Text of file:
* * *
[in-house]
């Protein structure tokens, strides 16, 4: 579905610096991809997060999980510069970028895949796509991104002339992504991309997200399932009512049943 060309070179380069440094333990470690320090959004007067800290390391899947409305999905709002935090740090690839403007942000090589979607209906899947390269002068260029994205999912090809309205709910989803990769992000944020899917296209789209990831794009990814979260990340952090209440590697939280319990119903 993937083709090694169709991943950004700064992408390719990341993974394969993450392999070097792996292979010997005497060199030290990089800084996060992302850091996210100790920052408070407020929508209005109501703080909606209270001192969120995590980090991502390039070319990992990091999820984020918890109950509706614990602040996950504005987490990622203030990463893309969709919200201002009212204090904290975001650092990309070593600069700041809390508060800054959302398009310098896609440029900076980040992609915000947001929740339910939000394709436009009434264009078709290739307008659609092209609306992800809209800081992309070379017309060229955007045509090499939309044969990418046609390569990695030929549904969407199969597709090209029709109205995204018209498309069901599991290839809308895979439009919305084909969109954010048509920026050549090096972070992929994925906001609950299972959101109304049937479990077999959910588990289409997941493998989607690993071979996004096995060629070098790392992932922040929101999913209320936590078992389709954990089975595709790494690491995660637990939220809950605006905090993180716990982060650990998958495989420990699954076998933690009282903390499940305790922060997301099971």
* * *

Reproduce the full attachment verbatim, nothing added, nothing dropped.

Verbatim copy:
[in-house]
């Protein structure tokens, strides 16, 4: 579905610096991809997060999980510069970028895949796509991104002339992504991309997200399932009512049943 060309070179380069440094333990470690320090959004007067800290390391899947409305999905709002935090740090690839403007942000090589979607209906899947390269002068260029994205999912090809309205709910989803990769992000944020899917296209789209990831794009990814979260990340952090209440590697939280319990119903 993937083709090694169709991943950004700064992408390719990341993974394969993450392999070097792996292979010997005497060199030290990089800084996060992302850091996210100790920052408070407020929508209005109501703080909606209270001192969120995590980090991502390039070319990992990091999820984020918890109950509706614990602040996950504005987490990622203030990463893309969709919200201002009212204090904290975001650092990309070593600069700041809390508060800054959302398009310098896609440029900076980040992609915000947001929740339910939000394709436009009434264009078709290739307008659609092209609306992800809209800081992309070379017309060229955007045509090499939309044969990418046609390569990695030929549904969407199969597709090209029709109205995204018209498309069901599991290839809308895979439009919305084909969109954010048509920026050549090096972070992929994925906001609950299972959101109304049937479990077999959910588990289409997941493998989607690993071979996004096995060629070098790392992932922040929101999913209320936590078992389709954990089975595709790494690491995660637990939220809950605006905090993180716990982060650990998958495989420990699954076998933690009282903390499940305790922060997301099971």